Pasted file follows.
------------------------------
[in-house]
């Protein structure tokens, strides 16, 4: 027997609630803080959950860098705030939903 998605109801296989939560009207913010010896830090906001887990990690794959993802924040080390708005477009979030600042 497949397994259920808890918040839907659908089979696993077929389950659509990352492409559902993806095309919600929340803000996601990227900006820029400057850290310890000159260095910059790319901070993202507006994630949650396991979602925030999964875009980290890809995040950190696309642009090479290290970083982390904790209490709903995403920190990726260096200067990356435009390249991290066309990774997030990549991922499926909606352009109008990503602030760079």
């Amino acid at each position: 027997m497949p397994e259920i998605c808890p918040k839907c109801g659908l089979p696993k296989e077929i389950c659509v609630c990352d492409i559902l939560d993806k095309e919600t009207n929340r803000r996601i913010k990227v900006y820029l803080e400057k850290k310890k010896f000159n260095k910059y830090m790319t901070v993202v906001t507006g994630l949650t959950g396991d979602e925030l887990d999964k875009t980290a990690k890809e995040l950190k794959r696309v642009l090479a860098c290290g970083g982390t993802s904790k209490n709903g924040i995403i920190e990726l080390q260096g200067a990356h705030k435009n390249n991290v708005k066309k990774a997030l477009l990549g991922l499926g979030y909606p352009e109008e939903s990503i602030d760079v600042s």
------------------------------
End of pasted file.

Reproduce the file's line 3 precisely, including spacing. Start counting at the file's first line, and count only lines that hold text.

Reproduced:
């Amino acid at each position: 027997m497949p397994e259920i998605c808890p918040k839907c109801g659908l089979p696993k296989e077929i389950c659509v609630c990352d492409i559902l939560d993806k095309e919600t009207n929340r803000r996601i913010k990227v900006y820029l803080e400057k850290k310890k010896f000159n260095k910059y830090m790319t901070v993202v906001t507006g994630l949650t959950g396991d979602e925030l887990d999964k875009t980290a990690k890809e995040l950190k794959r696309v642009l090479a860098c290290g970083g982390t993802s904790k209490n709903g924040i995403i920190e990726l080390q260096g200067a990356h705030k435009n390249n991290v708005k066309k990774a997030l477009l990549g991922l499926g979030y909606p352009e109008e939903s990503i602030d760079v600042s």